Williams, V. P., Bishop-Fitzpatrick, L., Lane, J. D., Gwyther, L. P., Ballard, E. L., Vendittelli, A. P.,
. . . Williams, R. B. (2010). Video-based coping skills to reduce health risk and improve
psychological and physical well-being in alzheimers disease family caregivers. Psychosomatic
Medicine 72(9), 897904.

Sean Sandag
Wake Forest University Department of Counseling
Counseling/Group Therapy study (Gaugler, Roth, Haley, & Mittelman,
Experimental study conducted on 406 spouse caregivers over 9.5
Research Question: Does counseling relieve caregiver burden
during institutionalization stage?
Six individual and family counseling sessions and ad hoc
counseling given based on caregiver needs of information.
Experimental and control group experienced immediate relief of
burden symptoms upon institutionalization, but the experimental
group had lower symptoms before and lasted long after.
Counseling Combined with Pharmacotherapy study (Mittelman,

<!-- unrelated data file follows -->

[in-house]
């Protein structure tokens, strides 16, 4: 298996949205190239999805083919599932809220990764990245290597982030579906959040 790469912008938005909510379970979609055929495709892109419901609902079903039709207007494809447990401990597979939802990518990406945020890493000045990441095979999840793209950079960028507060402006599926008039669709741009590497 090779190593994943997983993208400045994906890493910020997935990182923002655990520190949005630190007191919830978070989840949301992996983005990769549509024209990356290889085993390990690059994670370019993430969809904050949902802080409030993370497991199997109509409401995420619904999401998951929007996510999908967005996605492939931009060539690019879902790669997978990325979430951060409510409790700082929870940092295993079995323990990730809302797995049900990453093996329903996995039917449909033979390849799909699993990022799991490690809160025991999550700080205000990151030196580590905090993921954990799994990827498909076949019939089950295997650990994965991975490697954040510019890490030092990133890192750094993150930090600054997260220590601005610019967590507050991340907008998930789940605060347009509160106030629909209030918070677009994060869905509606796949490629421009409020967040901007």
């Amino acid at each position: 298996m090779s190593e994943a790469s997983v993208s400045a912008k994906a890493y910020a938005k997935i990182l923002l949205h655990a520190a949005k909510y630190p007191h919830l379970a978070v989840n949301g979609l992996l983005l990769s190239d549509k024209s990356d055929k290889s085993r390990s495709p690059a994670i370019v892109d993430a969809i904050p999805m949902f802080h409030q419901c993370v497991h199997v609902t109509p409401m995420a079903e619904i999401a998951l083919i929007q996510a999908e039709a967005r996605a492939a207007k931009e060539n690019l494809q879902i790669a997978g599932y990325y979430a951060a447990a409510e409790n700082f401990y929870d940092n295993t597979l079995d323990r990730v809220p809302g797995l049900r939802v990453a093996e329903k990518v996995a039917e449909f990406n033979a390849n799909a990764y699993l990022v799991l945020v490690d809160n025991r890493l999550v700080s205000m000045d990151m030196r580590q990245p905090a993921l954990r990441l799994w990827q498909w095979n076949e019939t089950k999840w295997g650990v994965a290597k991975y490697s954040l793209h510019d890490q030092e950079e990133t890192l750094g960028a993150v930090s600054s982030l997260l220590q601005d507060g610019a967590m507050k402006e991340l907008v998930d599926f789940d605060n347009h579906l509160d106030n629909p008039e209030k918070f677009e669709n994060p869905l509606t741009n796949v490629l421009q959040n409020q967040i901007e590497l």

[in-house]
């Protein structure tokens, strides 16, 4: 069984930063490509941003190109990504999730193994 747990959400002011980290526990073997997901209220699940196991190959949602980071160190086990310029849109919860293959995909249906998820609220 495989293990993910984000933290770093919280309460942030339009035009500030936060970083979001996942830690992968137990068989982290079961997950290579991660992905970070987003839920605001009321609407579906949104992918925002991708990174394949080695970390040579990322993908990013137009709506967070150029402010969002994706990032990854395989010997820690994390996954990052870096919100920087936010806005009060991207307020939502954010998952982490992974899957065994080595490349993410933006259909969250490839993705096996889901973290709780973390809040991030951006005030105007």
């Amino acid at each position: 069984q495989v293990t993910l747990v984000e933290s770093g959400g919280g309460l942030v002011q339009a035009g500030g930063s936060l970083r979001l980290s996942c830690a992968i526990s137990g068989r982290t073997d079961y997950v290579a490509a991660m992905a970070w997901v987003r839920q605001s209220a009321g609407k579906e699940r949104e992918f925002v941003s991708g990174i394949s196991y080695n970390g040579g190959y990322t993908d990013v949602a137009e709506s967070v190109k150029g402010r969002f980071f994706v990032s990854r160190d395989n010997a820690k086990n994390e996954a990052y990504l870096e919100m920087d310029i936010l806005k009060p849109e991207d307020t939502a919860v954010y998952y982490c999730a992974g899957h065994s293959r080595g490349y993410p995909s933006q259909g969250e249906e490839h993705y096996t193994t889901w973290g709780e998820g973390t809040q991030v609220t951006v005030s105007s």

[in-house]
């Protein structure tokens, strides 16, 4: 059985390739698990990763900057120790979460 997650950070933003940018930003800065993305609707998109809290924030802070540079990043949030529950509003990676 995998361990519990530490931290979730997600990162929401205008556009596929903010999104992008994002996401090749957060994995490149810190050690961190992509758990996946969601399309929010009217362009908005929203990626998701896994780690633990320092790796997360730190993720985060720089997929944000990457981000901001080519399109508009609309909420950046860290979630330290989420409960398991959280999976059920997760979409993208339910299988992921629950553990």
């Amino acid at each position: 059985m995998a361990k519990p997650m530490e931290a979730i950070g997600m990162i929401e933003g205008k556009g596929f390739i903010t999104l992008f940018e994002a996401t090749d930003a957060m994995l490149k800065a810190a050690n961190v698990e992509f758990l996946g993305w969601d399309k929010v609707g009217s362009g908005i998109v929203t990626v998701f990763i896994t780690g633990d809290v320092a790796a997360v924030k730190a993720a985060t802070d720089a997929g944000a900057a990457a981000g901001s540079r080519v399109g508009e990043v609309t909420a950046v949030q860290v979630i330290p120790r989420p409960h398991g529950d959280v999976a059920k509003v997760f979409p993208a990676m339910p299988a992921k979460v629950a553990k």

Brodaty, Wallen, & Burns, 2008):
158 spouse caregivers from three countries given anti-depressant
Experimental group given 5 individual/group counseling sessions
and unlimited ad hoc counseling by telephone.
Beck Depression scores disparity small at first but gap continued
to widen between experimental and control group throughout five
years of follow-up.
Study demonstrated effective multinational psychosocial
interventions for caregivers are achievable and practical and can
provide significant benefits when the patient is taking drugs such
as donepezil.
Samples resided in United States, Australia, and the United
Kingdom in attempt to make study generalizable. Does this study
reasonably account for multicultural differences?

The Diagnostic and Statistical Manual-IV-TR characterizes Dementia